|Publication number||US4744928 A|
|Application number||US 06/397,776|
|Publication date||May 17, 1988|
|Filing date||Jul 13, 1982|
|Priority date||Jul 30, 1981|
|Also published as||CA1211367A, CA1211367A1, DE3172836D1, EP0070917A1, EP0070917B1|
|Publication number||06397776, 397776, US 4744928 A, US 4744928A, US-A-4744928, US4744928 A, US4744928A|
|Original Assignee||Sulzer Brothers Limited|
|Export Citation||BiBTeX, EndNote, RefMan|
|Patent Citations (12), Referenced by (29), Classifications (33), Legal Events (7)|
|External Links: USPTO, USPTO Assignment, Espacenet|
This invention relates to a regular packing for a countercurrent mass transfer column.
As is known, various types of packings have been known for use in static mixers, for example as described in U.S. Pat. Nos. 4,062,524 and 4,220,416 and U.S. Pat. No. 4,170,446 (FIG. 4).
Generally, the function of the known packing is to provide a homogeneous mixing of two or more substances which flow in cocurrent relation, that is, to provide a very well mixed end product over the entire flow cross-section for all quantity ratios and all viscosity ratios of the ingredients to be mixed.
The object of the invention, however, is to devise an effective regular packing for countercurrent columns for the use for mass transfer and direct heat transfer processes.
Mass transfers in columns of this type are, of course, associated with diffusion events which occur near the contacting boundary layers of two fluid media, e.g. during rectification between a liquid phase and a gas phase. Unlike statistical or random column packings, regular packings such as those described in German A.S. No. 15 51 419 and Swiss Pat. No. 398,503, have an ordered or regular structure. For example, such regular packings have a structure which consists of contacting corrugated lamellas which are disposed in parallel to the column axis with the corrugations of the adjacent lamellae crossing one another. In addition, the corrugations may have a jagged or wavy shape. During use, the lamellae serve as carrier or support surfaces for the liquid phase which descends by gravity in the form of a film and which is brought into surface contact, for instance, in the case of a rectifying or absorption column, with a gas phase which fills up the gaps in the regular packings in countercurrent to the liquid phase or, in the case of extraction columns with a second liquid phase. The mass transfer thus occurs between the two adjacent lamallae. However, because of the closed surfaces between the adjacent lamellae, the concentration of the phases cannot be equalized over the entire column cross-section. Thus, in order to achieve equalization, at least two regular packings must be placed one above the other at an offset of 90° from one another.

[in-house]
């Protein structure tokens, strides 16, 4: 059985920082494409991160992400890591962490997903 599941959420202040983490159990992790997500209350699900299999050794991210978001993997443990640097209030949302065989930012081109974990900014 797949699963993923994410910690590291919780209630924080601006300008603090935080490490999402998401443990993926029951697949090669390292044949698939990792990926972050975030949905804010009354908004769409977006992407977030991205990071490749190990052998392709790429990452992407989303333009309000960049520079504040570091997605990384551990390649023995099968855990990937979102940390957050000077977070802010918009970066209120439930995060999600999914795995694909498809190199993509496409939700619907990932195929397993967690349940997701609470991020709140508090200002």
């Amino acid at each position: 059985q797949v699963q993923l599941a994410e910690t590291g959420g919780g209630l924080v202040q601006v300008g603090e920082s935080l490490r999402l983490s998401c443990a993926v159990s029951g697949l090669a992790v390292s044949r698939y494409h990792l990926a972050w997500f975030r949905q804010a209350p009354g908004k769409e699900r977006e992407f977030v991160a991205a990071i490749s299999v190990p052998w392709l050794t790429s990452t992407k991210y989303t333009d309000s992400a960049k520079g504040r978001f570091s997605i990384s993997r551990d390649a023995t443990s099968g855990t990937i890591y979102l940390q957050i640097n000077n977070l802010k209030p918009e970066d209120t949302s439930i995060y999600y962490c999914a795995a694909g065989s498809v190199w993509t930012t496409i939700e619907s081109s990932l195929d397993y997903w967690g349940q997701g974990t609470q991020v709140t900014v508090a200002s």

Accordingly, it is an object of the invention to provide a single regular packing in which a mass transfer and an equalization of concentration over the cross-section of a countercurrent column may occur.
It is another object of the invention to provide an effective regular packing for a countercurrent column for use in mass transfer or direct heat exchange processes.
It is another object of the invention to provide a regular packing which can be constructed in a simple manner.
Briefly, the invention provides a regular packing for a countercurrent column. The packing includes a plurality of vertically disposed side-by-side layers of parallel deflecting elements in contiguous contact. The deflecting elements of each layer are arranged at an incline relative to the axis of the column as well as at an incline relative to the deflecting elements of an adjacent layer in criss-crossing relation. As such, the deflecting elements of each layer define parallel flow channels for a descending liquid and an ascending vapor in the case of distillation. Further, the flow channels of each layer are open laterally to the flow channels of an adjacent layer in order to permit a lateral distribution of the descending liquid and the ascending vapor.
The open structure of the regular packing insures a satisfactory distribution over the packing cross-section of the vapor in mass transfer and direct heat exchange, for example in rectification and absorption, and of the liquid in extraction.
The inclination of the deflecting elements also insures very satisfactory lateral mixing of the liquid in a gas/liquid application since the liquid trickles along the deflecting elements.